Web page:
If you are wondering what the difference between a cobbler and a crisp is, here is a short explanation. As with many things in food, names vary regionally - sometimes with a difference in ingredients and sometimes just due to the varying location. However, in the case of cobblers and crisps, there is a difference in the delectable dessert product. Cobblers have a biscuit-like topping that covers a bottom of fresh fruit. Variations to the biscuit topping include cake batter and cookie dough. The "plops" of batter create an effect similar to a cobbled road, hence the name.
Crisps, on the other hand, have a streusel-like topping over a bottom of fresh fruit. Crisps and crumbles are similar, with crumble being the name more commonly used across the pond in England. Crisps are most known for the oats that crisp while they bake. Crumbles traditionally did not contain oats but these days often do.
I always enjoy learning something new, so perhaps that was your new tidbit for the day! Crisps and cobblers don't have that picture perfect pie appearance but they sure do taste good. The recipe below showcased fresh blueberries wonderfully, and with a dollop of vanilla ice-cream, makes for a great spring dessert or even a festive Memorial Day or 4th of July treat. One note: due to the juiciness of the berries, the firm topping is best the day it comes out of the oven making this a good dessert to share with company. If it isn't finished immediately, the juices will seep into the topping. This does not change the taste at all; it is as yummy on day 3 as day 1, but the texture does change. I hope you have a chance to try it out. Some day I would love to try it after going blueberry picking, but for now, bulk berries from Costco does the trick!
Sweet Blueberry Cobbler
Adapted from Wicked Good Kitchen
For the Blueberry Filling
6 cups (30 ounces) fresh blueberries, sorted, rinsed, and dried
1 cup granulated sugar
1-2 teaspoons freshly grated lemon zest*
2 1/2 tablespoons all-purpose flour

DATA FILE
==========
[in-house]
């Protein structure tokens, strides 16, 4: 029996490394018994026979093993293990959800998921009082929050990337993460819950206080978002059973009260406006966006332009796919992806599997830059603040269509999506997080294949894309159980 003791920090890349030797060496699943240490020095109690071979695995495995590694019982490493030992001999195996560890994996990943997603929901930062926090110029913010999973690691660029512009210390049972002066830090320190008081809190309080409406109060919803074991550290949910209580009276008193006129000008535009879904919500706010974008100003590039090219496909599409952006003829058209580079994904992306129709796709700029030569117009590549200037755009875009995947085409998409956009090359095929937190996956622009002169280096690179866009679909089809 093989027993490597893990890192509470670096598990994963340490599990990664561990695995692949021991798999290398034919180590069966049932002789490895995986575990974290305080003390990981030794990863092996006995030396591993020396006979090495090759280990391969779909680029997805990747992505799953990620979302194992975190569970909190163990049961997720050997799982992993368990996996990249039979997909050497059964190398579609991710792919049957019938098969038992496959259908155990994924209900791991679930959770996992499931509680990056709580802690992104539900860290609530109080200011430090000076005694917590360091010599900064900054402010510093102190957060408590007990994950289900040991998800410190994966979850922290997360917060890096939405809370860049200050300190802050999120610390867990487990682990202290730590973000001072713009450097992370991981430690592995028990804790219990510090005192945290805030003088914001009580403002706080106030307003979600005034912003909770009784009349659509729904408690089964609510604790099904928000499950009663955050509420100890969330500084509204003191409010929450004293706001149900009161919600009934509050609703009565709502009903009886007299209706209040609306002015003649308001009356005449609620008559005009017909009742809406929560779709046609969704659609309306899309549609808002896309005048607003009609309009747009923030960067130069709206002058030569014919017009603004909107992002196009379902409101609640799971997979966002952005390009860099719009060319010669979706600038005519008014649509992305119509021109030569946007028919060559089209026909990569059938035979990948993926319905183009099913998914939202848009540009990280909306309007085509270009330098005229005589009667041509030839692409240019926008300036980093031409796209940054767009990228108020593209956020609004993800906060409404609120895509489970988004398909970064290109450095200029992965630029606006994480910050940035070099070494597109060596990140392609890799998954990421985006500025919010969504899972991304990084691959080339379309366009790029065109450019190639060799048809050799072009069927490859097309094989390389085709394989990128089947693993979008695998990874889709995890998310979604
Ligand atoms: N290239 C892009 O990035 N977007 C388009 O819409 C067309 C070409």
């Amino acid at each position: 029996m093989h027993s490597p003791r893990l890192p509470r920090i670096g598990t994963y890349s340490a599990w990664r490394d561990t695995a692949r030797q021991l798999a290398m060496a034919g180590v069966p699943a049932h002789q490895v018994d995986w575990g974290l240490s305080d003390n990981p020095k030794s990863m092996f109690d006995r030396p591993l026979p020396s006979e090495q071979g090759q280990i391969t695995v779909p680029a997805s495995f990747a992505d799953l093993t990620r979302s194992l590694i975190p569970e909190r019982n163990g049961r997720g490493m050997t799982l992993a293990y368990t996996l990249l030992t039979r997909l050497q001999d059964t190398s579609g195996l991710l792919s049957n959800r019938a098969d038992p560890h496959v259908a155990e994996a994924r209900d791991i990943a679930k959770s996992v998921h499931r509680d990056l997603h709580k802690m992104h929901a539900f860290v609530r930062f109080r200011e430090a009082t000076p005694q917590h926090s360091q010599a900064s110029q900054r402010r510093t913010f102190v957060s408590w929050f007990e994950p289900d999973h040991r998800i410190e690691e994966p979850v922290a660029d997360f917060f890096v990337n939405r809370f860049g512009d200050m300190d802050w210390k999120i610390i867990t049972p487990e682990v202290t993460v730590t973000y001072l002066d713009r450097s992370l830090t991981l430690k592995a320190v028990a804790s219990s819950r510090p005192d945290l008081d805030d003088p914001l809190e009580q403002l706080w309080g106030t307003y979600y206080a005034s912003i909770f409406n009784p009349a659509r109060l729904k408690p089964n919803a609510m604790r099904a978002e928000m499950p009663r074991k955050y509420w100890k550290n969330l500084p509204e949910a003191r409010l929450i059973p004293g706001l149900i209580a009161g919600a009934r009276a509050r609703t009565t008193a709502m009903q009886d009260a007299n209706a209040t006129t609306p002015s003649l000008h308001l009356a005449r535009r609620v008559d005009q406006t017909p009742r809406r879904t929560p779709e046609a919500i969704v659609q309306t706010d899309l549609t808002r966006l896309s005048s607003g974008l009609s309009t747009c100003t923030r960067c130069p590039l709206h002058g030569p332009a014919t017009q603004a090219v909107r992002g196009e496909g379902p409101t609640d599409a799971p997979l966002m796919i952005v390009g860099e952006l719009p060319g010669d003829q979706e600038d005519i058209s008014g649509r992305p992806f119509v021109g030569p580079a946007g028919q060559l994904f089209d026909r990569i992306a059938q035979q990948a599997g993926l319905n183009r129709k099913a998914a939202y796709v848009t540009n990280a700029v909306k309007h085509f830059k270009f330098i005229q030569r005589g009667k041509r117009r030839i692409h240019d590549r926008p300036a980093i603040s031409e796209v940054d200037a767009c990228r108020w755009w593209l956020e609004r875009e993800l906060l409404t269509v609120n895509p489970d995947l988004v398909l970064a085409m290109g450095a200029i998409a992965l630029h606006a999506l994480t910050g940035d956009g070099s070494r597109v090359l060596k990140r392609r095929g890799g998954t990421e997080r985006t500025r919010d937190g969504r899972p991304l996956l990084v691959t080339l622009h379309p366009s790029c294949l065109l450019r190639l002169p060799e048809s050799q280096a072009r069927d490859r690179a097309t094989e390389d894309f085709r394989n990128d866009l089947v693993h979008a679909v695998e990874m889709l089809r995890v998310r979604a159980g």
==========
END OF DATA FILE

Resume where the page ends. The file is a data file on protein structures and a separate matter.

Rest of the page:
For the Cobbler Topping
1 cup plus 5 tablespoons all-purpose flour
6 tablespoons granulated sugar
1 1/2 teaspoons baking powder
1/4 teaspoon salt
6 tablespoons unsalted butter, chilled and cut into bits
1 teaspoon vanilla extract
1 tablespoon Turbinado or Demerara sugar**
ground cinnamon for sprinkling
ground nutmeg for sprinkling
Arrange oven rack in lower third of oven and preheat oven to 375ºF. Lightly butter 10-inch round quiche plate or 2-quart baking dish.***
Prepare the Blueberry Filling: Place blueberries into a large bowl. In a small bowl, combine sugar and lemon zest. (For maximum flavor, gently rub the sugar and zest together with your fingers.) Add the flour and whisk until thoroughly combined. Sprinkle mixture evenly over berries in large bowl and toss gently ensuring the sugar and flour mixture is evenly distributed throughout the fruit. Pour into prepared baking dish. Set aside.
Prepare the Buttery Biscuit Crumble Topping: In a medium bowl, whisk together flour, sugar, baking powder and salt until well combined. Using a pastry blender, cut butter into flour mixture until it resembles a coarse meal with small pea-sized pieces of butter. In a small bowl, whisk vanilla into beaten egg using a fork. With a fork, gently toss beaten egg and vanilla into flour mixture until moistened and dough starts to hold together. Continue to toss and blend gently with fingertips until well combined yet taking care not to overwork the dough.
Assemble the Cobbler: Sprinkle biscuit crumble topping evenly over fruit filling. Sprinkle biscuit crumble topping with sugar and, if desired, dust with cinnamon and/or nutmeg.
Bake the Cobbler: Bake in preheated oven until topping is golden brown and filling is cooked through and bubbly, about 40 to 45 minutes. To prevent over-browning of topping, cover with sheet of aluminum foil after 25 minutes of baking. Remove foil and carefully transfer to wire rack to cool.
Serve the Cobbler: Serve cobbler warm a la mode!
* The full 2 teaspoons renders quite a lemony taste. At first, I thought it was too strong. The flavor grew on me because it adds another dimension to the cobbler. However, I the next time I make it, I will try it with 1 tsp.
** The sugar topping adds a nice touch to the look of the cobbler. However, unless the cobbler is eaten immediately, any texture added by the sugar will be lost on the leftovers. If you are looking to cut back on sugar, this is a small but easy place to do it.
***I used my 10-inch round French White Corningware® Quiche/Pie Plate. As you can see from the pictures, this recipe filled the dish to the brim. I would use it again, but make sure to always put a piece of foil or a spill mat underneath so you don't make a nasty mess of your oven and an unpleasant burnt odor throughout your house!